If Howard County government had a hall of fame, Jim Irvin, the longtime director of the county's public works department, would induct Steve Gerwin without a second thought.
Gerwin, the head of the county's utilities bureau, is lauded by co-workers and elected officials for his instrumental role in steering the bureau, which manages the county's water, over the last nine years.
The utilities bureau is one of the public works department's biggest components, serving roughly 85 percent of the county's population with an average of 22 million gallons of water daily. The bureau's budget request for next year is $74 million.
Gerwin, a 62-year-old Silver Spring resident plans to retire at the end of May to join his wife of 30 years, who is caring for her elderly mother.
"The citizens here have been really lucky to have him," Irvin said. "He's done more things to help people than anyone can really imagine. The biggest thing to me is he's just such a personable person… he's always there to help anybody. The water and sewer business is a 7-days-a-week, 24/7 operation. He's always going the extra mile to make things happen."
Gerwin's work ethic — from his willingness to give out his cellphone number to residents dealing with water main breaks or helping employees struggling with financial difficulties — will make it challenging to find a replacement, county officials said.
County Councilman Greg Fox, who has known him for roughly 20 years, said the way Gerwin handled residents experiencing problems with water and services was outstanding.
"He's a straight shooter and was just about getting things done," Fox said. "It's going to be tough to replace him."
Although not accustomed to receiving accolades, Gerwin said his mission in leading the bureau has always been client-first. Implementing that vision, he said, is one of his biggest accomplishments.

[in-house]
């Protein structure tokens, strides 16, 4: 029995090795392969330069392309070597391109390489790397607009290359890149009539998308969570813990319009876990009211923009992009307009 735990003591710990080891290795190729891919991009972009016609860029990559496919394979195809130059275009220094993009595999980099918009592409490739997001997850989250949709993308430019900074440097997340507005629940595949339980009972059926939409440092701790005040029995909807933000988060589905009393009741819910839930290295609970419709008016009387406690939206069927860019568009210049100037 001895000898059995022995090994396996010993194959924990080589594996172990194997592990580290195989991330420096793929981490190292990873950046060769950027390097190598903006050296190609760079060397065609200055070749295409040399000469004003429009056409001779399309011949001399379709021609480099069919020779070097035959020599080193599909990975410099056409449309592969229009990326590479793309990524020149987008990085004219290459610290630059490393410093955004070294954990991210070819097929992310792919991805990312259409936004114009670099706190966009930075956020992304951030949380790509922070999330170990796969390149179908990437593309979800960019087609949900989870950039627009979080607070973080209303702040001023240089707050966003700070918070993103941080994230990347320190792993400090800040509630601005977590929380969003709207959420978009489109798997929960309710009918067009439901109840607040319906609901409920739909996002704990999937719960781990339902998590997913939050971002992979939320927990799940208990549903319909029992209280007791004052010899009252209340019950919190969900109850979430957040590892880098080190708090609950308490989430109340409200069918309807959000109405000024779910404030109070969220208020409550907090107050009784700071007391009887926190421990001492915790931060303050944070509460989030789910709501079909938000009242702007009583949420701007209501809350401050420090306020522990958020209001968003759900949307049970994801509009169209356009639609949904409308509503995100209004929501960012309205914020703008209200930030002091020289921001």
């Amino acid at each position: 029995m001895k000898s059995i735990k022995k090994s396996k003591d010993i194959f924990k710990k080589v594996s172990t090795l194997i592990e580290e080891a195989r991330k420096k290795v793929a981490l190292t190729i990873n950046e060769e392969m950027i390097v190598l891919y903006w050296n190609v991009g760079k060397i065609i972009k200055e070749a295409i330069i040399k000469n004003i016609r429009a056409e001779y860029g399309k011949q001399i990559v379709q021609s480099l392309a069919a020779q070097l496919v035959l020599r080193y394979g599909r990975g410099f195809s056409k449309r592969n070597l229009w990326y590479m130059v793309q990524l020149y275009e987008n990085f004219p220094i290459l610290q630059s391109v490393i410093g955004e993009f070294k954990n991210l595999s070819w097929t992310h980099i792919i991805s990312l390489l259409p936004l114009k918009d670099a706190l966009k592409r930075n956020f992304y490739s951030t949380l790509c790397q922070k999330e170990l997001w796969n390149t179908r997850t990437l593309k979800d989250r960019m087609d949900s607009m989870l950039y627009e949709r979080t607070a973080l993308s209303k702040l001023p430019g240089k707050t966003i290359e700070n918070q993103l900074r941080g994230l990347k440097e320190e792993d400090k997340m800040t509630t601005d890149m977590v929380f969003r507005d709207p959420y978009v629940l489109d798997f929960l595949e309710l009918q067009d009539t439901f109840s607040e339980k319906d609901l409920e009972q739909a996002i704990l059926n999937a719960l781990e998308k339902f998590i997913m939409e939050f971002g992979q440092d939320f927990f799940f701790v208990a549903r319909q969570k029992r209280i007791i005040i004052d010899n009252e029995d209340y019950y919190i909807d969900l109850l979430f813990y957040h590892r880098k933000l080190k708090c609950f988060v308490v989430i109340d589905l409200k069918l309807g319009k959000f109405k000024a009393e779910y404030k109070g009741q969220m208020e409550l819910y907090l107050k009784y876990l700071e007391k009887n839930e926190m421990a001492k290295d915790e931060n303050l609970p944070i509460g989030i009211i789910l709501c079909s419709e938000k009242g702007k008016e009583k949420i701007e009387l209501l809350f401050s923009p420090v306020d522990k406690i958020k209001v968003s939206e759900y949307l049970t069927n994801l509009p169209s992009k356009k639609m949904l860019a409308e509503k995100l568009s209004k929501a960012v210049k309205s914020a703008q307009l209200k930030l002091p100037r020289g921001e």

"Our approach is that we operate like Macy's. We have to make sure that we treat each customer well enough that they want to come back to us," Gerwin said.
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In 1972, the passage of the Clean Water Act, which regulated the release of pollutants in the country's waters, pulled Gerwin into the field as a high school student. He graduated from the University of Maryland with a degree in civil engineering in 1979 and joined the Washington Suburban Sanitary Commission, the water and sewer provider in the Washington suburbs.
During his time with the county, Gerwin said the most significant challenge was hiring workers in their 20s and 30s in a field traditionally occupied with workers and utility staff in their 50s and 60s, he said.
"Our goal has always been to find passionate people who care about what they do," he said.
Of the many water main breaks and sewer challenges in the county, Gerwin said the Ellicott City flood last July tested his department's ability to complete repairs and restore service to old Ellicott City. Rebuilding and restoring the area, an effort that is ongoing, was the biggest challenge, he said.
"When you have emergencies like snow storms or tornadoes, it's usually over in three days. That was really a month of emotional and physical exhaustion. It hit very close to home," he said. "I have 147 people working on everything for me. They're the ones working behind the scenes to make things happen."